I must confess that this is an area in which I need to do more homework and talk to people with more experience than mine. It’s on my agenda.

Broadening My Perspective

August 22, 2007

One of the things I think I will enjoy most about being a candidate for (and voters willing a member of) the school board is learning. We all are prisoners of our own perspectives. We know best that which we have personally experienced. That’s fine in a lot of instances. But, when you’re asking for the public trust to make decisions on behalf of others it is far from sufficient. That’s why I am trying to make an effort to learn from others – especially people who have experiences and perspectives different than my own.

I have had the opportunity recently to meet Andrew Moore, mayor of Erie, and Wade Carlson, mayor of Dacono. It was great chance to learn about issues from the perspective of their communities. I also have had the chance to visit with a number of current school board members as a way to benefit from their experiences. Tomorrow, I will make the first of what I hope are many visits to school. I will be taking a tour of Columbine Elementary School. Next week, I will be visiting Altona Middle School and Eagle Crest Elementary School.

It is impossible to completely break free of our own world views. These views are built upon a lifetime of experience and learning. When someone says they are always "objective," I’m suspicious. We all hold biases. The best we can do is try to understand our own and understand perspectives different than our own so that we can explicitly account for our own perspectives and those of others when we make judgments.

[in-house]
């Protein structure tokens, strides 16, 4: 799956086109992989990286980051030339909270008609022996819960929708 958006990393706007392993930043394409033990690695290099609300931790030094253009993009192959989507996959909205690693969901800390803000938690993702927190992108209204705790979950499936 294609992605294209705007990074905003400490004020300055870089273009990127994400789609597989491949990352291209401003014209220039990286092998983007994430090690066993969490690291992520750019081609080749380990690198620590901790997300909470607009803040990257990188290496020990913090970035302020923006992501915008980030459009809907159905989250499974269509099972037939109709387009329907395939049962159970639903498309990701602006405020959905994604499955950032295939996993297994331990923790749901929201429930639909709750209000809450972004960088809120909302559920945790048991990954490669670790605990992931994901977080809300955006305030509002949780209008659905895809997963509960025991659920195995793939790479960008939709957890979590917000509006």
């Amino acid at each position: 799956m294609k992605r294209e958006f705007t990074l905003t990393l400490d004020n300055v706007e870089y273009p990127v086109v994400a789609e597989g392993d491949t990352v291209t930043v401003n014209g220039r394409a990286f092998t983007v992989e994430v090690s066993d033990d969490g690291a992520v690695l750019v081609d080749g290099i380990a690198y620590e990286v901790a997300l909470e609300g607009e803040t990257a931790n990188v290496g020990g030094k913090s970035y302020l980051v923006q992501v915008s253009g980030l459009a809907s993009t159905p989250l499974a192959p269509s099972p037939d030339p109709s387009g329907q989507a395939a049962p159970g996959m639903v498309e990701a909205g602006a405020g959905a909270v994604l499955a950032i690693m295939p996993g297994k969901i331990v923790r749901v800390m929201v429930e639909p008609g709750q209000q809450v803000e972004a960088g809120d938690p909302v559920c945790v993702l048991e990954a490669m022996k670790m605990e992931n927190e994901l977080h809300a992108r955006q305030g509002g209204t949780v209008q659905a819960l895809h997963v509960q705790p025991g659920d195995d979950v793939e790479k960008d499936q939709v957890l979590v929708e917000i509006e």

The Future of Education – Map

August 20, 2007

The KnowledgeWorks Foundation, in collaboration with the Institute for the Future, has put together an interesting "map" about the forces that will influence the future of education.  It’s intended as a discussion starter.  It’s definitely worth a look.  http://www.kwfdn.org/map/map.aspx

First Day of School

August 19, 2007

Our youngest daughter starts kindergarten tomorrow.  I’m sure my wife and I will be fighting back a few tears when we drop her off.

My wife and I were ambivalent about kindergarten.  Our first priority for our daughter is that she could continue one more year at Glen Oaks Farm, a great preschool with dirt, ditches, chickens and castles.  We decided to look for a kindergarten option that would make this possible.  We wanted a schedule that is offered at some schools – 1/2 day Monday, full days on Tuesdays and Thursdays.  This way she could continue at Glen Oaks on Monday, Wednesday and Fridays.

Central Elementary, where our older two children attend, did not provide this option so we chose Alpine Elementary.  This is where our daughter took speech therapy last year so it is a familiar place.  We have a lot of respect for Paige Gordan, the principal of the school, and have been impressed by the energy of the school.  Our daughter will be back to Central for first grade.  We’re hopeful the plan works out.

This is an example of why we need choices of schools.  Families’ needs and interests are different.  I believe St. Vrain needs more choices of focus schools and focus programs – as well, perhaps, of school schedules (why not one year round school) – to meet the needs and interests of our community.